We have another question via the anonymous form (closed):
Dear Ellen, I'm writing to seek some advice regarding my sister, who is in her early 30s. She is currently staying with my parents and we're worried about her health.She is overweight and a body checkup revealed that she has fatty liver. She has an inactive lifestyle and all she does is go to work, then spend the rest of her time either on the computer or on sleeping.We've advised her to move around more and have a healthier diet but she does not heed our advice.Could you please provide some suggestions on how to motivate her to change her lifestyle? Thank you!
Oh lord, what a frightening situation for you all.
Okay, first things first. I am sure you’ve read the superb overview by the doctors on WebMD on Nonalcoholic fatty liver disease
It’s one of those things that can hit anyone, and the nasty thing about it is that one of the effects includes fatigue.
It is entirely possible that your sister is going to bed rather than the gym because of the disease.
It is also possible that she’s had a shock from being diagnosed and that she’s down or possibly depressed.
As the doctors advise a change of diet and exercise, you are right in that she must make some changes. But advising her has to be done with great care and compassion.
I suggest this:
You cannot force an adult to do things they don’t want to, therefore, you have to recognise that your current communication strategy is failing. Junk it and start afresh.
Prepare yourself for the discussion by throwing away all of your past impressions, thoughts and experiences. You are going in fresh and this is the first step of a negotiation.
Pick a time when your sister is most likely to have some energy. She needs to be in a calm spot where she’s open to talking.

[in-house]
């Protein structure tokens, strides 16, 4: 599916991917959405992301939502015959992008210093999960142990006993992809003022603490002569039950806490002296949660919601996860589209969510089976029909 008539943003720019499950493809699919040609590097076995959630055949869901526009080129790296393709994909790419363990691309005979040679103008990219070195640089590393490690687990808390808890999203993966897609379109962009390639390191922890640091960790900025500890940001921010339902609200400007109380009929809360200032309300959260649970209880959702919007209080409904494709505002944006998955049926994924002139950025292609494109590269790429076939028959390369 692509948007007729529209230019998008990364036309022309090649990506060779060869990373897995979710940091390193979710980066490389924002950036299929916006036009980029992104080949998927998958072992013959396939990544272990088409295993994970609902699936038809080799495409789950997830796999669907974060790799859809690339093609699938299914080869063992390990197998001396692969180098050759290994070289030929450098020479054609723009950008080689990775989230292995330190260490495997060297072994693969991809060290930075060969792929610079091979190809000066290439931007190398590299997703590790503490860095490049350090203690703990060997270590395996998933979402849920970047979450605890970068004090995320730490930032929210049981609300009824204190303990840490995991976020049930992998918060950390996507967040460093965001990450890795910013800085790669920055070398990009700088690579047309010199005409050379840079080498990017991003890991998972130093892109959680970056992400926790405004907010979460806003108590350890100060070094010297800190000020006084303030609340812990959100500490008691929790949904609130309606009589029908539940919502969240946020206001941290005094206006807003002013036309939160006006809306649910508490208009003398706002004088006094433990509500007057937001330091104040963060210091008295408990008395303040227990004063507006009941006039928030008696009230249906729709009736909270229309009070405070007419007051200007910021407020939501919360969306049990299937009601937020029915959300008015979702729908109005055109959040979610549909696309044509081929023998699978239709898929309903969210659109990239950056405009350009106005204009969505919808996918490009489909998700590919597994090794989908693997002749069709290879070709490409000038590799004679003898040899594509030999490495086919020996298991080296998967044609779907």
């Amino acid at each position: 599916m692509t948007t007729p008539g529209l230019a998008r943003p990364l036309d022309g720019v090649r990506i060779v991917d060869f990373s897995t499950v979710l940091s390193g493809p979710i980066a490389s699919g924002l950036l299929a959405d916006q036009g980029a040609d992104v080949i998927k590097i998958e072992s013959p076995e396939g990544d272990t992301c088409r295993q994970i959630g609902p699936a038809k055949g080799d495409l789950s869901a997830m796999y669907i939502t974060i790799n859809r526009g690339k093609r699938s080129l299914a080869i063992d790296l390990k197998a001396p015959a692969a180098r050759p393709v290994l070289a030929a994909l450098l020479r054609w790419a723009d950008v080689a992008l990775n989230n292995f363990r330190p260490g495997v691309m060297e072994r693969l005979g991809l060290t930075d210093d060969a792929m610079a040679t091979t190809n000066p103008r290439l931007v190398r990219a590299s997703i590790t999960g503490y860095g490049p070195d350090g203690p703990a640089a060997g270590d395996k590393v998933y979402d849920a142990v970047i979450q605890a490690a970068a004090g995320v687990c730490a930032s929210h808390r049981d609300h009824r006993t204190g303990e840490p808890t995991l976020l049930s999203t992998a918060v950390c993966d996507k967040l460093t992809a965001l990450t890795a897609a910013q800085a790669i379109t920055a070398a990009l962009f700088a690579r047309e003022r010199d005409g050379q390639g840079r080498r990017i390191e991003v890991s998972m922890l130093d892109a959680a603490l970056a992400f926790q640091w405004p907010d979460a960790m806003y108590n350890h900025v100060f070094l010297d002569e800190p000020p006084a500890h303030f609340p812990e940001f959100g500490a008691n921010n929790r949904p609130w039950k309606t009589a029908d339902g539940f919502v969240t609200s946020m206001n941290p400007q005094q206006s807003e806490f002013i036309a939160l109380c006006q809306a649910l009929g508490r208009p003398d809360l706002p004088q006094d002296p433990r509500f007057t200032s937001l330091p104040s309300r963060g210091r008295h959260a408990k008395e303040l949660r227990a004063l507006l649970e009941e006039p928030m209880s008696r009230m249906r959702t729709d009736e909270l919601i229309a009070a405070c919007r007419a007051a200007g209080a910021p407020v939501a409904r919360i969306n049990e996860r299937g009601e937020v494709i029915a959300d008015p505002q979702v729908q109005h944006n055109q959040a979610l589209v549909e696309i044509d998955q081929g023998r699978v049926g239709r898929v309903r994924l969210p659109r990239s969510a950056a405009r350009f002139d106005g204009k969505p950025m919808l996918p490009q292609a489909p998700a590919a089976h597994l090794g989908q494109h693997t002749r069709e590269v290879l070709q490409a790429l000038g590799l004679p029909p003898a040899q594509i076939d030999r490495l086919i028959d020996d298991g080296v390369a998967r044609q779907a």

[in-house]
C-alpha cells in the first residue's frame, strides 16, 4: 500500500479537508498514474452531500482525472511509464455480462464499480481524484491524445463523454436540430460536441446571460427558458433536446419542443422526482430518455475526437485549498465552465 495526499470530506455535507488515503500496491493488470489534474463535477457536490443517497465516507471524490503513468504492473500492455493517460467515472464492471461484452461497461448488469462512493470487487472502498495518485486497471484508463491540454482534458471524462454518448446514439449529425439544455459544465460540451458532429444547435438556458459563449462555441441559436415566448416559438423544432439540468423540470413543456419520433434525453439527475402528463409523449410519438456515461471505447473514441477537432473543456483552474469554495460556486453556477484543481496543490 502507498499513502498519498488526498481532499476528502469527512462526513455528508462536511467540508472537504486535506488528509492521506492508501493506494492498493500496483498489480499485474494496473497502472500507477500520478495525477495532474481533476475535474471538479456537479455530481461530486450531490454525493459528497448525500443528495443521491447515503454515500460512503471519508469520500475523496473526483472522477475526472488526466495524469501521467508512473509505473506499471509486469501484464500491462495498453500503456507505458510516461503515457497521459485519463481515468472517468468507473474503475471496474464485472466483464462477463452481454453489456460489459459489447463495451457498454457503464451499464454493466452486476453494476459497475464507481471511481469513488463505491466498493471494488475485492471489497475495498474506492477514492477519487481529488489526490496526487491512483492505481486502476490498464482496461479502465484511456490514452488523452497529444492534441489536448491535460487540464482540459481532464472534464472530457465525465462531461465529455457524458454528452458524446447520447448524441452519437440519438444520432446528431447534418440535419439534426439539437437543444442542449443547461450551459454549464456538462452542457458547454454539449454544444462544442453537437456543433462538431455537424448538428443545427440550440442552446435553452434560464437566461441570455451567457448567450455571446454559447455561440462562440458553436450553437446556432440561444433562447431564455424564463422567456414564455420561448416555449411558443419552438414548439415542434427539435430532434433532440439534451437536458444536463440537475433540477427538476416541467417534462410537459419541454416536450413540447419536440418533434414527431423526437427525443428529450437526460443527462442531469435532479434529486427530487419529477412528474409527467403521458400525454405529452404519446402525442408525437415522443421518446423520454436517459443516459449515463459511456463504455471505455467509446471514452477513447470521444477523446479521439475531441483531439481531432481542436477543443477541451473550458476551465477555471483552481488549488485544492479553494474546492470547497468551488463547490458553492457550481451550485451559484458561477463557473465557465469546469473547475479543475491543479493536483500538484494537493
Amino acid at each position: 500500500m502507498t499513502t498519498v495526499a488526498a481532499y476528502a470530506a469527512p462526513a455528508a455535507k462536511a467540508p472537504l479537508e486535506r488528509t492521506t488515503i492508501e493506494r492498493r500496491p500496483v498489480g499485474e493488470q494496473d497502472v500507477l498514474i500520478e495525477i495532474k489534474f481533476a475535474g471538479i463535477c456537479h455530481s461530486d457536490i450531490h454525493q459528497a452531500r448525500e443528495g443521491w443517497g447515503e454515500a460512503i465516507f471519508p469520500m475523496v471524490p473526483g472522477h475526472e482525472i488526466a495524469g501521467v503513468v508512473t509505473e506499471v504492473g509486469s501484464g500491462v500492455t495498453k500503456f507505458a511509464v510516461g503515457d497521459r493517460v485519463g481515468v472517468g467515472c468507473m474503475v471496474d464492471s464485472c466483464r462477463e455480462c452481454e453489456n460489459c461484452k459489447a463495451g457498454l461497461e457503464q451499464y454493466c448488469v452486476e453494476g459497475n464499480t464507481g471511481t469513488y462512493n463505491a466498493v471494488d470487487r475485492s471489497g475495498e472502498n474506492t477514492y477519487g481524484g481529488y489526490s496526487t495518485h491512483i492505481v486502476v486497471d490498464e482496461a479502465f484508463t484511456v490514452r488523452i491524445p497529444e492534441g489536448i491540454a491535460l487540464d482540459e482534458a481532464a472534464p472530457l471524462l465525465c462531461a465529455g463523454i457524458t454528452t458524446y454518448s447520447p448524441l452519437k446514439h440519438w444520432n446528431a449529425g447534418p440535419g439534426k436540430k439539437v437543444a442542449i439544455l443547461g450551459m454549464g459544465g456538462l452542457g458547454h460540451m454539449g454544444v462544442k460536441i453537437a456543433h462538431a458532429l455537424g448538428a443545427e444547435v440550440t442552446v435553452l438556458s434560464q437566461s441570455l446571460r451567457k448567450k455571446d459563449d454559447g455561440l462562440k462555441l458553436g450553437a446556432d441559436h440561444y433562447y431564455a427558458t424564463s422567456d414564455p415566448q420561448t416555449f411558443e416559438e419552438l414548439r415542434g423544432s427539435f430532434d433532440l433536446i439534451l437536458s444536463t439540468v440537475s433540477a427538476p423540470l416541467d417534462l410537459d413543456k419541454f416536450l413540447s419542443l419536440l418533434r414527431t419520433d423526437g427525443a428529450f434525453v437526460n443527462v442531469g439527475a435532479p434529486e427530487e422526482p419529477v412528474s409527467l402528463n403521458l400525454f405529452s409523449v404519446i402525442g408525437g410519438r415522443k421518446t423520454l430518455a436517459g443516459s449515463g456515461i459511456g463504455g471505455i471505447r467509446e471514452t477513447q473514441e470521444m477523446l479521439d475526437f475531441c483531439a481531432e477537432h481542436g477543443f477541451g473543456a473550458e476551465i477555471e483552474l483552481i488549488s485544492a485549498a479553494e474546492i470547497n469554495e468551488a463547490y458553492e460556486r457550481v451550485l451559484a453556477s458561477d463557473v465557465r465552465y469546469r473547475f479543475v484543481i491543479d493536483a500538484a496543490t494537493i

Make sure it’s just the two of you, nobody else. The fewer people, the easier it is to talk.
Start by telling her you won’t be advising her. This is important because she may be fed up with people telling her what to do.
Tell her you love her.
Ask her, what is she feeling about this new situation?
Ask only questions, don’t give opinions. The trick is to aim away from advising and towards understanding. Ask until you are certain you see it from her point of view.
When you get how she feels, you can say, “Okay, sis, I want to help but I need you to tell me exactly how.” You say this because this is her issue and she's the one in control.
If she doesn’t have any concrete ideas, here are some of mine:
Schedule some happiness into her week, every week, in order to keep up her spirits. There’s a blog post here on how to do that.
Everyone is worried and that can lead to endless “How are you?” health conversations that would drive anyone bonkers. Negotiate how you talk about her health. It may be that she limits you to asking about it only on Fridays, or that you have to respectful and back off when she says, “I’m not talking about it today.”Whatever she wants, do it.
Changing over to a new eating style can be bothersome, so make at least part of it fun. Discover some delicious healthy food dishes together. Either swap recipes or cook for each other. Set up family Healthy Lunch or Healthy Dinner outings.
About exercise. Usually, people suggest that you buddy up for walks and swims. In my experience, that’s usually a disaster because people very quickly find reasons not to go.
My best advice is that your sister hires a personal trainer once a week. With a personal trainer, you get proper routines and as it’s a business, you turn up on time and there’s no nonsense. Tell that person what the doctor said, and figure out a custom action plan.
Also, get her signed up for one class, in dancing, swimming, yoga, pole dancing - whatever. You can go with her if you want, but it has to be a regular group and it has to be awesome fun. Any kind of movement will do.
Most importantly, she will need an advocate, someone who can help her stand up to family, friends and complete strangers who will be drowning her in unsolicited advice. Worse, there will also be people hoping to cash in by selling her miracle drugs from overseas.
Be totally on her side, and work out between you how you deal with kindly but meddlesome types, rude imposing types and scummy swindling sales types.
Important: this is about how your sister wants to manage her life, and so she makes the decisions and you are her enforcer. Don’t let anyone bully you. Be a tiger!
And finally, talk to her about the possibility that she may also be suffering from depression. If she is, and the symptoms last for a fortnight, being assessed might be a good idea.
Making lifestyle changes is not easy, so expect setbacks and obstacles, but do know that it can be done.
Your sister has you and your parents, so start with that and gradually build up her support network. Again, there’s a blog post on how to do that here.